“We want to live like normal human beings, eat sweets and wear new clothes on Holi and Dussehra. Some of us have families, we want to go back to them. This shelter home feels like jail”.
This is how six girls, who had escaped from a shelter home near Patna and were later found at the home of one of the girls, narrated their ordeal before Patna district Child Welfare Committee members on Monday.
The girls told the committee that they fled the home run by an NGO, because of “suffocating ambience and too much restrictions”. The girls said five of them had families in Bihar and UP and would like to live with them instead of living in “confinement under women guards’ watch”. One of them asked why they should not be allowed to use mobile phones.
Seven girls escaped the shelter home late on the night of February 22 and headed to a railway station. Two girls belonged to separate villages in a north Bihar district. “As we fought over where to go, one of us sat in another compartment. We had no money to buy tickets. We boarded a general compartment…We got down at a station and walked 10 kilometres to a village on February 23,” said a girl.
The father of one of the girls informed the local police about their arrival. By late evening, a police team arrived and took them away. On February 24, they were shifted to a shelter home in Patna and were produced before the district Child Welfare Commitee. The girls were later sent for medical examination to Patna Medical College and Hospital (PMCH).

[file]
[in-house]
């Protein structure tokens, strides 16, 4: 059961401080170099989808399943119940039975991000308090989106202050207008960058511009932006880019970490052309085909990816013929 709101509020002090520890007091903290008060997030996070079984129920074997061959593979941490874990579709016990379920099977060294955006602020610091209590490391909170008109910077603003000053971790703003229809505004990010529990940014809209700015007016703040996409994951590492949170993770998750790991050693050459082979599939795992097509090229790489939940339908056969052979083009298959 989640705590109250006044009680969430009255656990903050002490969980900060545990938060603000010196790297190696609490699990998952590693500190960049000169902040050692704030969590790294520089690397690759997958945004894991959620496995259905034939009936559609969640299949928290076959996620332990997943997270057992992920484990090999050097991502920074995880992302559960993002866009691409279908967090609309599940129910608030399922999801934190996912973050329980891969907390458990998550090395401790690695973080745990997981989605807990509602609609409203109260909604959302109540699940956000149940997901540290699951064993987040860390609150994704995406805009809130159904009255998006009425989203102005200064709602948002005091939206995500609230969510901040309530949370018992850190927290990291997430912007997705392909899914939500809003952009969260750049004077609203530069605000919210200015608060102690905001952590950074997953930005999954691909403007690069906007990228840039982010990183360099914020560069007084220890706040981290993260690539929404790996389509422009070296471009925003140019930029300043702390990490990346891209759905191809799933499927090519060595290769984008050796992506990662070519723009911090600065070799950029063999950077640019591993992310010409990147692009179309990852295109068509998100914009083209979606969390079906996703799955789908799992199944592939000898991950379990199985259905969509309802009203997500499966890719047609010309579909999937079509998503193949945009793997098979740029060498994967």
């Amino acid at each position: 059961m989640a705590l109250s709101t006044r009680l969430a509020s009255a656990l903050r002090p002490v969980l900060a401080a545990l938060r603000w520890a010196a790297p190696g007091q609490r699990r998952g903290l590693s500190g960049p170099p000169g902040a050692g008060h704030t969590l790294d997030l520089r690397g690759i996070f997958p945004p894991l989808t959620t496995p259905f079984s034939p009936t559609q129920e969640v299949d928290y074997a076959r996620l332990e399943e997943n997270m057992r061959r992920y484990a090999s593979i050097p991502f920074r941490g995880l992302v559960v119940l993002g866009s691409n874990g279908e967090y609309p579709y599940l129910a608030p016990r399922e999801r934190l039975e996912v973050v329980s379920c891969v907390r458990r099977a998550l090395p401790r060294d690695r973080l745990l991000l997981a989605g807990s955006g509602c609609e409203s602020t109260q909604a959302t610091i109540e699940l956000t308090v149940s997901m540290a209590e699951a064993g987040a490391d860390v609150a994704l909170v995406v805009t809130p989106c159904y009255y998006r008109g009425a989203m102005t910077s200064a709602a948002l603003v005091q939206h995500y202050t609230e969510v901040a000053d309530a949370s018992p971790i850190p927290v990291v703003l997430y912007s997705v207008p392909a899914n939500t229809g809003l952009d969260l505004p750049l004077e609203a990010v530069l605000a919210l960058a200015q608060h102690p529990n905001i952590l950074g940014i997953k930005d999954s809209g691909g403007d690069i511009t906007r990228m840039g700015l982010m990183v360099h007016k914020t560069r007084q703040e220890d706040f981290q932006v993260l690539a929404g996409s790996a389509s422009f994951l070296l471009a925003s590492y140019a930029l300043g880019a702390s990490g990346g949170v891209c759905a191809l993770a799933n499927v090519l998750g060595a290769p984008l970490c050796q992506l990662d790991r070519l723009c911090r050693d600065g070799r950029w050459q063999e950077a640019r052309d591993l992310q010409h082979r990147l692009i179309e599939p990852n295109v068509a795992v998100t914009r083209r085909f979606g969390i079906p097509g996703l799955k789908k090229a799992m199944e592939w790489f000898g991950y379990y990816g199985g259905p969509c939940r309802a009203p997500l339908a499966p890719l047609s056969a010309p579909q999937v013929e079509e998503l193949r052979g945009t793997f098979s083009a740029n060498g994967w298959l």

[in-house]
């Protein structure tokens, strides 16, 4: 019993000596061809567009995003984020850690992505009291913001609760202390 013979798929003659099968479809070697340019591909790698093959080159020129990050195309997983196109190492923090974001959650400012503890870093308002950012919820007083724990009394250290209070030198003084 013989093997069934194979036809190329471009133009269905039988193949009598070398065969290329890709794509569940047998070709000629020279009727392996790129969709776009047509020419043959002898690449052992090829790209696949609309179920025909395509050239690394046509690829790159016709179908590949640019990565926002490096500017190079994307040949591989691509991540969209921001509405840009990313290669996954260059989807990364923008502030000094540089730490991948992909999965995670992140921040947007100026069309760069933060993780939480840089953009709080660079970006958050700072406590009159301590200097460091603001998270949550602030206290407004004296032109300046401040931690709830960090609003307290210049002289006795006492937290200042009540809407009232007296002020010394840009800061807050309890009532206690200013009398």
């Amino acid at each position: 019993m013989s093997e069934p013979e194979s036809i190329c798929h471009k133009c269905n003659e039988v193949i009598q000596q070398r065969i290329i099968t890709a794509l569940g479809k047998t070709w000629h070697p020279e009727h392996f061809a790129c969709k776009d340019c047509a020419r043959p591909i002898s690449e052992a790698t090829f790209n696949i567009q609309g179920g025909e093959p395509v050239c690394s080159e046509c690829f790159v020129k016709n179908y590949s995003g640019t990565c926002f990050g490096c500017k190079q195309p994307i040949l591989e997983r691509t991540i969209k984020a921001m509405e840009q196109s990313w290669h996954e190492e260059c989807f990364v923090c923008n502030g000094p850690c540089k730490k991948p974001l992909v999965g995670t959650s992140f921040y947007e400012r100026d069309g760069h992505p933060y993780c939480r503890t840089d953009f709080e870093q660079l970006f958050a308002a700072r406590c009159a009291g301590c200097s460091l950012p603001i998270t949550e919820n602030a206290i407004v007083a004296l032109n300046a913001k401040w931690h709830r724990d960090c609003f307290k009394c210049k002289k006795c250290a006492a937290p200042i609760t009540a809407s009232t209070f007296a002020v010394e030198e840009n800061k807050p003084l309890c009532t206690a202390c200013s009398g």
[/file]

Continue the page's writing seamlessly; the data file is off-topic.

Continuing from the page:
Bihar DGP Gupteshwar Pandey told The Indian Express: “A Special Investigation Team was formed soon after the girls escaped. We recovered six of them. Our team has been searching for another. We are investigating all possible lapses. We have also increased security cover at the shelter”.
The DGP said the police have not concluded their inquiry and the social welfare department would take a call on where the girls should stay.
Since May 30 last year, when they were rescued from a shelter home in Muzaffarpur, 34 girls have been staying at three institutions.
The management of the shelter home from where the girls fled has drawn flak not just for “security lapses” but also for not providing “adequate nutritious food and proper medical care”.
With 32 girls recording their statements before a Muzaffarpur POCSO court, alleging sexual abuse and physical abuse at the Muzaffarpur shelter, the CBI wants them to stay at a secure place.
They are key witnesses in the case in which Brajesh Thakur and over a dozen others are accused. The CBI has been probing 17 shelter home cases, filed on the basis of a social audit report by the Tata Institute of Social Sciences. TISS had submitted its report to the Bihar government last April. The first case, that of Muzaffarpur, was lodged in May last year.